There is a direct link between the health of bee populations, pollination and food security. As one in 3 bites of everything we eat is due to the action of bees and other pollinators, we need to protect our pollinators and nature in general. The first step in achieving this is to make people aware of how marvellous nature is. If children love nature, they are more likely to grow into adults that want to protect it.
Small businesses have taken a huge hit due to the pandemic, what challenges have you encountered?
Unfortunately, we have had to park the BeeBus until schools reopen and external educators can safely visit. Meanwhile, we are working on a few fun new ideas for children, so that they can have a fun few hours with us on the BeeBus in the future.
What does the world/Dubai look like post pandemic?
My anecdotal evidence suggests that people have become more appreciative of what they have, their own potential and capacity for change and the importance of family and community. Moreover, nature is literally blooming without so much human interference. Therefore, many are making the link that growing food locally and travelling less is better for us and the planet.
Do you think consumers will now be readdressing their spending habits by thinking more consciously about what they buy and from whom, will we see a shift away from the global and towards the local brands?
I sincerely hope people will re-examine their shopping behaviours. Time will tell if the current drop in consumerism is a temporary or permanent reaction to our long standing addiction to shopping for what we want over what we need.
Why is it important to support local businesses?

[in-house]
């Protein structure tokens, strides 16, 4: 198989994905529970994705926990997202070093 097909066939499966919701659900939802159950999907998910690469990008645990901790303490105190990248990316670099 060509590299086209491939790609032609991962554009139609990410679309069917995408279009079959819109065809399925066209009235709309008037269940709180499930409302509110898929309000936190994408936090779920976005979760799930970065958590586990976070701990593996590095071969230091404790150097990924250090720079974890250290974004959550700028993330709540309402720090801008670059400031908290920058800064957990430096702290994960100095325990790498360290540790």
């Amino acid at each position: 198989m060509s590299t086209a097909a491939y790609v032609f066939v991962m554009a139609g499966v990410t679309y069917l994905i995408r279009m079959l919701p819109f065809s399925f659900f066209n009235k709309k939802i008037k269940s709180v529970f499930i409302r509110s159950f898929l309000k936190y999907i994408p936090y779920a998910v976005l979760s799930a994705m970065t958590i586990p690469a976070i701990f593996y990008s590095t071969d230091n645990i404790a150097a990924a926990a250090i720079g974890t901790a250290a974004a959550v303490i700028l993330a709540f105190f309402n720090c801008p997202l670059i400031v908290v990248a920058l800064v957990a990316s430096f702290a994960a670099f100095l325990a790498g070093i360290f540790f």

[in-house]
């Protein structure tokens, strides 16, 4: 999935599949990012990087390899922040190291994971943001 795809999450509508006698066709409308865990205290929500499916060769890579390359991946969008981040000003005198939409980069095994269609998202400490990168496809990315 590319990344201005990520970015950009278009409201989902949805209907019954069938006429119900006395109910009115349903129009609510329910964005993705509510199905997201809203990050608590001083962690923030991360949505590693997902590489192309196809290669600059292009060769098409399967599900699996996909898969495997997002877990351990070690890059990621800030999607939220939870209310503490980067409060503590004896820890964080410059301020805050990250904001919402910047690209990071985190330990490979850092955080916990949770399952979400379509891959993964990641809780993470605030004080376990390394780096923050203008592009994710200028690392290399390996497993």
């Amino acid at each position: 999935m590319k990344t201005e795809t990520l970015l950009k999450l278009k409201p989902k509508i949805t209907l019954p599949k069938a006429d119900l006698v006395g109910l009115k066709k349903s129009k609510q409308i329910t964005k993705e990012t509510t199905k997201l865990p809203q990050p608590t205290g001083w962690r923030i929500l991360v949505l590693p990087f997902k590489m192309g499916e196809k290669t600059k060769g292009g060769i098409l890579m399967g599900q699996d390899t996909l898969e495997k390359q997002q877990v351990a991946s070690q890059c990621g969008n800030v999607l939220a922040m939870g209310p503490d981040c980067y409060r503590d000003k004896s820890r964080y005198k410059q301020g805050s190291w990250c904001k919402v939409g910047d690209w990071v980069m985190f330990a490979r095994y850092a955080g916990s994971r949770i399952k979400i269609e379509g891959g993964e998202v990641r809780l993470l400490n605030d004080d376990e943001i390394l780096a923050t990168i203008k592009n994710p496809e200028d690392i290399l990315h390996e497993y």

Local businesses tend to support families and communities over spreadsheets and shareholder dividends. Communities that are mutually supportive tend to be stronger. Local products also have a lower carbon footprint.
What are your Eid plans?
Gardening, bees and a visit to the beach (COVID rules permitting).
Can you share with us any sustainable practices you implement in your daily life?
The easy ones that anyone can do are:
- Always use Bags for life, recycle, use cars less often, walk or cycle more often. Eat fruit and vegetables that in season. Even better, grow your own so you know what you’re eating is organic and good for you. Eat local honey from a reputable local beekeeper. Measure your homes carbon footprint and see how you can reduce it. Get your children and neighbours involved in small initiatives like composting or planting pollinator friendly plants. Ask everyone you buy from what steps they are taking to be greener, so a healthy planet stays on every corporate agenda. Stop or reduce your purchases from major polluters.
- COVID has taught us that when we all pull together in same direction; we can make a significant positive contribution to our communities. That small individual actions can add up to a big difference. So, let’s make our planet a little bit greener and the air a little bit cleaner